26 August 2014

The Fourteenth Goldfish

Holm, Jennifer. The Fourteenth Goldfish. Random House BFYR, 2014.

Ellie is in 6th grade, and she's finding middle school to be a difficult adjustment. On top of that, she doesn't really understand her parents' obsession with theater. When her mother brings home a thirteen-year old boy who has a startling resemblance to Ellie's grandfather, Ellie begins to question what she knows about life.

This is a weird, weird book. Ellie's grandfather has been trying to discover the fountain of youth, which he apparently found in some jellyfish's DNA. So now he looks thirteen and has to live with Ellie and her mom. He teaches Ellie a lot about science and helps her develop her interest in it, a topic he loved and his daughter, Ellie's mother, rebelled against by joining the theater. Ellie helps her grandfather attempt to retrieve the rest of his jellyfish from his lab and makes some decisions about the cycle of life. All in all, this is pretty obviously a "shove science in front of kids to make them want to learn about it" type of book, but the entertaining story will keep many middle graders interested, and this would be a great read-aloud book for an upper elementary science class.

Recommended for: middle grade
Red Flags: none
Overall Rating: 4/5 stars

Read-Alike: The 14 Fibs of Gregory K.

25 August 2014

Paper Cowboy

Levine, Kristin. The Paper Cowboy. Putnam Juvenile, 2014.

Tommy is a bully who gets away with things because he's a cute kid. He picks on the weaker kids and school and even picks on his own friends. At home, though, Tommy has a lot to deal with. His mom has an undiagnosed mental illness and frequently vacillates between extreme happiness and beating Tommy for the smallest infraction. Also, Tommy blames himself for an accident that happens to his older sister, so he's feeling guilty on top of taking care of his younger sisters and his house and covering his older sister's paper route. Things come to a head as Tommy realizes that all actions have consequences and that sometimes all a person needs to do is ask for help.

This was an excellent book, although it wasn't an easy book to read. Tommy is not a likable character, but the glimpses into his home life help explain why he is such a jerk to the people around him. I could very easily use this book as a read-aloud in an upper elementary or middle school classroom. There is a great discussion of the Cold War and McCarthyism throughout this book, as well as dealing with bullying, abuse, and mental illness.

Recommended for: middle grade, tweens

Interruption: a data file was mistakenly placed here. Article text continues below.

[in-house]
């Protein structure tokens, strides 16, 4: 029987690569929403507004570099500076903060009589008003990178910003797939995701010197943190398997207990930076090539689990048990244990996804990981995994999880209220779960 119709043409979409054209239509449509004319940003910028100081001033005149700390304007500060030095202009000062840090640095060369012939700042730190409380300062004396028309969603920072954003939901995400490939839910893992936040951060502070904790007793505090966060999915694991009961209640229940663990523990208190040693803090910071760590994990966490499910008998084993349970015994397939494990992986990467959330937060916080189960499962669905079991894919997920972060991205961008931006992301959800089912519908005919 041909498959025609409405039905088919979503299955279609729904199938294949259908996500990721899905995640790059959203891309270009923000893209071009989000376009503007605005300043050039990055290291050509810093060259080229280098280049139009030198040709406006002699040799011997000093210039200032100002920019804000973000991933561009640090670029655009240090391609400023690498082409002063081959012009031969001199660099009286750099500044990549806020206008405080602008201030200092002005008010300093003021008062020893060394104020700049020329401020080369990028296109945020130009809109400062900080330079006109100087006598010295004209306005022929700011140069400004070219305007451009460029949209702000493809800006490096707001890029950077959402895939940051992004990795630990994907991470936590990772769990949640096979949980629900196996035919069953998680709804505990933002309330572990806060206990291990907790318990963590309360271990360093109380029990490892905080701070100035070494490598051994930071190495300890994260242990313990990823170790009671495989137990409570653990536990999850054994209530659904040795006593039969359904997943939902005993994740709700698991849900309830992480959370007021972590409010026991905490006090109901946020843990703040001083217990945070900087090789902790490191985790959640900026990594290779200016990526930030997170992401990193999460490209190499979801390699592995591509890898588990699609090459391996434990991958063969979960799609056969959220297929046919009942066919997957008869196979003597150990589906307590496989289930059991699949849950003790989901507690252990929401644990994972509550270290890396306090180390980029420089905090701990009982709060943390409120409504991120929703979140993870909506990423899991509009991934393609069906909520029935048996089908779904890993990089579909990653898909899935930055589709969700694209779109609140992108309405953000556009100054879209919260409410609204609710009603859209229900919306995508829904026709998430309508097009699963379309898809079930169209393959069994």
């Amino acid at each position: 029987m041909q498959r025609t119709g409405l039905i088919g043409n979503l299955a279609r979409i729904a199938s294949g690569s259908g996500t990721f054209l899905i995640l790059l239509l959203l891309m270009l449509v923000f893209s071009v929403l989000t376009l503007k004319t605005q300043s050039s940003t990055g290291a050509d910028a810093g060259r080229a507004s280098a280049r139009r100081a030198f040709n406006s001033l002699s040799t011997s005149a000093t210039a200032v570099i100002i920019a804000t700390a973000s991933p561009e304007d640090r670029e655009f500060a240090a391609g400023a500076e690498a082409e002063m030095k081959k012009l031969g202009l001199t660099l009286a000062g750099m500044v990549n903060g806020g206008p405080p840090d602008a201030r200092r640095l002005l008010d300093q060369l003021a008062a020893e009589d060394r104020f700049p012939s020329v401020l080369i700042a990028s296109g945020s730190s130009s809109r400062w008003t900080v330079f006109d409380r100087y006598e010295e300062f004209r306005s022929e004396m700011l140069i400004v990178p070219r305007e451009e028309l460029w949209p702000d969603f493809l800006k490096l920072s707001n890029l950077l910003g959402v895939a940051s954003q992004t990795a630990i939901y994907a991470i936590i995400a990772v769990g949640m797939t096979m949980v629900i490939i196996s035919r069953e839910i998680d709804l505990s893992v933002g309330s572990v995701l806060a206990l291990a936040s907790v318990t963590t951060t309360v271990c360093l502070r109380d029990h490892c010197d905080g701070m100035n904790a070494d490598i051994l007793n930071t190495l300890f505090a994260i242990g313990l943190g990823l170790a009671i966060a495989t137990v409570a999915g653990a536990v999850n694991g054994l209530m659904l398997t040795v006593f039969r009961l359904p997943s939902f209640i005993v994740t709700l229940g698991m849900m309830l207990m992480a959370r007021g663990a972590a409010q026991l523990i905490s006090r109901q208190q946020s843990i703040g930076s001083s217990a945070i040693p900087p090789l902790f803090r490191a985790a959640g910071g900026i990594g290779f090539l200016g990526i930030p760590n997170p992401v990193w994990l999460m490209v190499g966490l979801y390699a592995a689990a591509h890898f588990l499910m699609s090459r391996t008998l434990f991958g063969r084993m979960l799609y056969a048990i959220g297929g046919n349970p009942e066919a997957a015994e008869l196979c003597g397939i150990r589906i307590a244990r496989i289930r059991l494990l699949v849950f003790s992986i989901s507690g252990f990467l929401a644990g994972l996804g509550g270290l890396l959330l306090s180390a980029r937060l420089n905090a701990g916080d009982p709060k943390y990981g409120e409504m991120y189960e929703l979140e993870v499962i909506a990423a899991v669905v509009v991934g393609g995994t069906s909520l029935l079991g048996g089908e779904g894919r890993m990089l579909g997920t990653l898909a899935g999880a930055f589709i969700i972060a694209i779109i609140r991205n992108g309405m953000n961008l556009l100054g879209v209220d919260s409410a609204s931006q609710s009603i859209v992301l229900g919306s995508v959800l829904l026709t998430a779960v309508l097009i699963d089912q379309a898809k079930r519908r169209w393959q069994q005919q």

Red Flags: abuse (mom beats the kid on several occasions)
Overall Rating: 4/5 stars

Read-Alikes: Paperboy, Okay for Now, Dead End in Norvelt

22 August 2014

For Today I am a Boy

Fu, Kim. For Today I am a Boy. Houghton Mifflin Harcourt, 2014.

Peter and his three sisters grow up in their small-town Canadian home. Peter is transgender, but his father insists that Peter embrace his masculinity.

This book is marketed as a young adult novel, but it reads much more like an adult memoir. There's no plot at all, and the book, rather than being a cohesive narrative, is a jumbled collection of stories and memories of Peter's childhood, none of which tell us much at all about Peter himself. This was almost worse than a stereotypical trans* book because there's nothing going on. I would not in any way recommend this to my students simply because they would be bored to tears. Adults would probably enjoy this book, so if I were in a public library, I would shelve this in the adult collection and pair it with memoirs since that's what it reads like.

Recommended for: adults
Red Flags: none stand out
Overall Rating: 2/5 stars

21 August 2014

The Summer I Wasn't Me

Verdi, Jessica. The Summer I Wasn't Me. Sourcebooks Fire, 2014.

Have you watched the movie But I'm a Cheerleader? If you have, then you've already experienced this book, and in a way that is much more entertaining than the book itself actually is. Lexie's mom magically divines from Lexie's sketchbook that Lexie has a crush on her best friend, so she sends Lexie to New Horizons, a religious camp dedicated to turning gay kids into straight kids. Everything is stereotyped: the girls wear pink and learn how to do housework while the boys wear blue and learn about playing football. Much emphasis is put upon finding one's "father wound" - the big bad thing that must have happened to turn a person gay. Lexie is really trying because she wants to make her mom happy, but eventually she chooses to remain true to herself instead.